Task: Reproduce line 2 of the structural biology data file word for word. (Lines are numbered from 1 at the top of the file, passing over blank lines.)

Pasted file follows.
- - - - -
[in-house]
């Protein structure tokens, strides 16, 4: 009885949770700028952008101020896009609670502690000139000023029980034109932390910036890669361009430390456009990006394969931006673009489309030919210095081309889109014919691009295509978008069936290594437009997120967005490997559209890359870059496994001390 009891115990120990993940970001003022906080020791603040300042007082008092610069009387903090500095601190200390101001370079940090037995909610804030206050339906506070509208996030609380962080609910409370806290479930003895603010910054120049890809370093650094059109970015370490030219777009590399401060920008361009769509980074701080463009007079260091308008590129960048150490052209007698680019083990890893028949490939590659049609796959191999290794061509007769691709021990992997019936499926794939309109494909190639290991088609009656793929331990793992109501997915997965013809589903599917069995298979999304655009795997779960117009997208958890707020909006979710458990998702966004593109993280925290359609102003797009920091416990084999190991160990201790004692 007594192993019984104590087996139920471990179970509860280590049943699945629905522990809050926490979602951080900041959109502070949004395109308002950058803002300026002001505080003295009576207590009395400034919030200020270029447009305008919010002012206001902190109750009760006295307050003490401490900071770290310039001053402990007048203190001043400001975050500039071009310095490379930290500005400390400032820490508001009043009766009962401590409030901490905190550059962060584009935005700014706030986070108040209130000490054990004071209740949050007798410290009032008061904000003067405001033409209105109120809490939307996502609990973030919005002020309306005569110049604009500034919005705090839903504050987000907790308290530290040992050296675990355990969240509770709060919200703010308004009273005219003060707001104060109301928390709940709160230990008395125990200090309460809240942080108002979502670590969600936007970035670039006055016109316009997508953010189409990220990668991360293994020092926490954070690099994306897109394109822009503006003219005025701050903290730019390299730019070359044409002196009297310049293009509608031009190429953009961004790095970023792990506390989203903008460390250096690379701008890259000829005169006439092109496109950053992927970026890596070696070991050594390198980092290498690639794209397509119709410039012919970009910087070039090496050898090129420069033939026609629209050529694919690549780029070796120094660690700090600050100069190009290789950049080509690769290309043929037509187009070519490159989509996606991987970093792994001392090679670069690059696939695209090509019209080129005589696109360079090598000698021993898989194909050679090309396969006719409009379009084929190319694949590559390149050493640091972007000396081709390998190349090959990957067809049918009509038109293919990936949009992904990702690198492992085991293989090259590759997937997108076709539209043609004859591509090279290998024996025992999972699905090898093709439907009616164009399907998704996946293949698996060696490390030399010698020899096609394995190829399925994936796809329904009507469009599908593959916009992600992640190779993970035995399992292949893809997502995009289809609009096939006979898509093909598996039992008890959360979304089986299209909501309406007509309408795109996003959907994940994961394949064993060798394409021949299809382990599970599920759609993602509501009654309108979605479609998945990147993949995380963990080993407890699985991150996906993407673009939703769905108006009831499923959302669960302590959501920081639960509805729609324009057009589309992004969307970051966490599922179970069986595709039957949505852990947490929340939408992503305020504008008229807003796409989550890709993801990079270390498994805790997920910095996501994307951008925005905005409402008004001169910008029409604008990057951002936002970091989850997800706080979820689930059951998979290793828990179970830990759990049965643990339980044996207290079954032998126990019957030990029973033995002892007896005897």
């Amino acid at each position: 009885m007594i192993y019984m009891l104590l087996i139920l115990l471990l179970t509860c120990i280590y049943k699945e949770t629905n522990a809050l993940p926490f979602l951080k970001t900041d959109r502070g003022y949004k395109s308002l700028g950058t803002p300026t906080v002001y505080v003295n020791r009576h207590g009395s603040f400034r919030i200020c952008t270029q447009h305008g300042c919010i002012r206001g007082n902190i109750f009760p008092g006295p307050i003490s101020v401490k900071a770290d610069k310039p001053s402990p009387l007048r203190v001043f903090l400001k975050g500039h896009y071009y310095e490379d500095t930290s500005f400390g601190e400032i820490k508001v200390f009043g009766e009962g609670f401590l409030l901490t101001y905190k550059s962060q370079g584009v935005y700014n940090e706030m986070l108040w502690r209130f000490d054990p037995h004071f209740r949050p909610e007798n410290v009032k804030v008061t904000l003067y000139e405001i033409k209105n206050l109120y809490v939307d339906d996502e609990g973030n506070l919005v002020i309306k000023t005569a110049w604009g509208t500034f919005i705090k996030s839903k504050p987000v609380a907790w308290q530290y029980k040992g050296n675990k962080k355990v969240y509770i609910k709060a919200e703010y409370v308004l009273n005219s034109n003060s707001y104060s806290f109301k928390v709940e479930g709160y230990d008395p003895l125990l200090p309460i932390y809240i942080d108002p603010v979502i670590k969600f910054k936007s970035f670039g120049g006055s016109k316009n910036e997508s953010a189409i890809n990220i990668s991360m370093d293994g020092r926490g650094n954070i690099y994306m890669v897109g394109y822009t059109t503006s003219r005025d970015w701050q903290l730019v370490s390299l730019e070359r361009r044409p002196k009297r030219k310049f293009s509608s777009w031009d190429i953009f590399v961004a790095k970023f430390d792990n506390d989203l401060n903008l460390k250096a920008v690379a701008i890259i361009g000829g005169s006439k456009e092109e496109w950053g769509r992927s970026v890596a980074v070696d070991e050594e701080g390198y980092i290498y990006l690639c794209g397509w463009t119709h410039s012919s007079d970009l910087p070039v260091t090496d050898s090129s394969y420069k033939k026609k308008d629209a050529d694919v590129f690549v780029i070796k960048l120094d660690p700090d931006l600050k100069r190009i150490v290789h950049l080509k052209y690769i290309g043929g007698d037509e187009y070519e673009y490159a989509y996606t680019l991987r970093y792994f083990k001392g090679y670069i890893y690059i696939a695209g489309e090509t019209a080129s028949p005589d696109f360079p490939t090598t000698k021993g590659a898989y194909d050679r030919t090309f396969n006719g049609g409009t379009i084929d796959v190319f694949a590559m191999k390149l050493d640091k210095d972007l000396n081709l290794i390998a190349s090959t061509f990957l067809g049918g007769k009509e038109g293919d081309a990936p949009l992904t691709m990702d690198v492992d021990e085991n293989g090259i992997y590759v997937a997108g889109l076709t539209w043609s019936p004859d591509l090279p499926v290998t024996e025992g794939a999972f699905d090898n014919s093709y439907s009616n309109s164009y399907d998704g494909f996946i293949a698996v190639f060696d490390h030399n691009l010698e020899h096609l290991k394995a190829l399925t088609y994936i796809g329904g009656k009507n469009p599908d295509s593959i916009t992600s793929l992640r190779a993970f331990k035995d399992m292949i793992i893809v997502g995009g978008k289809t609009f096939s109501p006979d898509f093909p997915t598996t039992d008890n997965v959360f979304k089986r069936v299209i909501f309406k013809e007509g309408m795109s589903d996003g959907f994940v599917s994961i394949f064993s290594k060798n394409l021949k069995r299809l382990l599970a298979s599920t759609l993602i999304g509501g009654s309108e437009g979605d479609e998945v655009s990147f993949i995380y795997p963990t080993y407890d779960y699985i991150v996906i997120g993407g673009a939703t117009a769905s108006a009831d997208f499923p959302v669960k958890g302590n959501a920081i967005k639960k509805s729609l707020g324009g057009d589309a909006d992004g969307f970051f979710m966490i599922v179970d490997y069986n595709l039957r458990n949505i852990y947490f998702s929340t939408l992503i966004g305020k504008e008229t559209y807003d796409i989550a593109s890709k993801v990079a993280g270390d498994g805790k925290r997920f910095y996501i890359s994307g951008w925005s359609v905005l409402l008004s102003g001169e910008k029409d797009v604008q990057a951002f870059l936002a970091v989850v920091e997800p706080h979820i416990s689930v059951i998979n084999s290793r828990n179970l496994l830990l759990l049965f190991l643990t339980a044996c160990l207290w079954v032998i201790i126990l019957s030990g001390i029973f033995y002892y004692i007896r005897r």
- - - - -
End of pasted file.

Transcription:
């Protein structure tokens, strides 16, 4: 009885949770700028952008101020896009609670502690000139000023029980034109932390910036890669361009430390456009990006394969931006673009489309030919210095081309889109014919691009295509978008069936290594437009997120967005490997559209890359870059496994001390 009891115990120990993940970001003022906080020791603040300042007082008092610069009387903090500095601190200390101001370079940090037995909610804030206050339906506070509208996030609380962080609910409370806290479930003895603010910054120049890809370093650094059109970015370490030219777009590399401060920008361009769509980074701080463009007079260091308008590129960048150490052209007698680019083990890893028949490939590659049609796959191999290794061509007769691709021990992997019936499926794939309109494909190639290991088609009656793929331990793992109501997915997965013809589903599917069995298979999304655009795997779960117009997208958890707020909006979710458990998702966004593109993280925290359609102003797009920091416990084999190991160990201790004692 007594192993019984104590087996139920471990179970509860280590049943699945629905522990809050926490979602951080900041959109502070949004395109308002950058803002300026002001505080003295009576207590009395400034919030200020270029447009305008919010002012206001902190109750009760006295307050003490401490900071770290310039001053402990007048203190001043400001975050500039071009310095490379930290500005400390400032820490508001009043009766009962401590409030901490905190550059962060584009935005700014706030986070108040209130000490054990004071209740949050007798410290009032008061904000003067405001033409209105109120809490939307996502609990973030919005002020309306005569110049604009500034919005705090839903504050987000907790308290530290040992050296675990355990969240509770709060919200703010308004009273005219003060707001104060109301928390709940709160230990008395125990200090309460809240942080108002979502670590969600936007970035670039006055016109316009997508953010189409990220990668991360293994020092926490954070690099994306897109394109822009503006003219005025701050903290730019390299730019070359044409002196009297310049293009509608031009190429953009961004790095970023792990506390989203903008460390250096690379701008890259000829005169006439092109496109950053992927970026890596070696070991050594390198980092290498690639794209397509119709410039012919970009910087070039090496050898090129420069033939026609629209050529694919690549780029070796120094660690700090600050100069190009290789950049080509690769290309043929037509187009070519490159989509996606991987970093792994001392090679670069690059696939695209090509019209080129005589696109360079090598000698021993898989194909050679090309396969006719409009379009084929190319694949590559390149050493640091972007000396081709390998190349090959990957067809049918009509038109293919990936949009992904990702690198492992085991293989090259590759997937997108076709539209043609004859591509090279290998024996025992999972699905090898093709439907009616164009399907998704996946293949698996060696490390030399010698020899096609394995190829399925994936796809329904009507469009599908593959916009992600992640190779993970035995399992292949893809997502995009289809609009096939006979898509093909598996039992008890959360979304089986299209909501309406007509309408795109996003959907994940994961394949064993060798394409021949299809382990599970599920759609993602509501009654309108979605479609998945990147993949995380963990080993407890699985991150996906993407673009939703769905108006009831499923959302669960302590959501920081639960509805729609324009057009589309992004969307970051966490599922179970069986595709039957949505852990947490929340939408992503305020504008008229807003796409989550890709993801990079270390498994805790997920910095996501994307951008925005905005409402008004001169910008029409604008990057951002936002970091989850997800706080979820689930059951998979290793828990179970830990759990049965643990339980044996207290079954032998126990019957030990029973033995002892007896005897």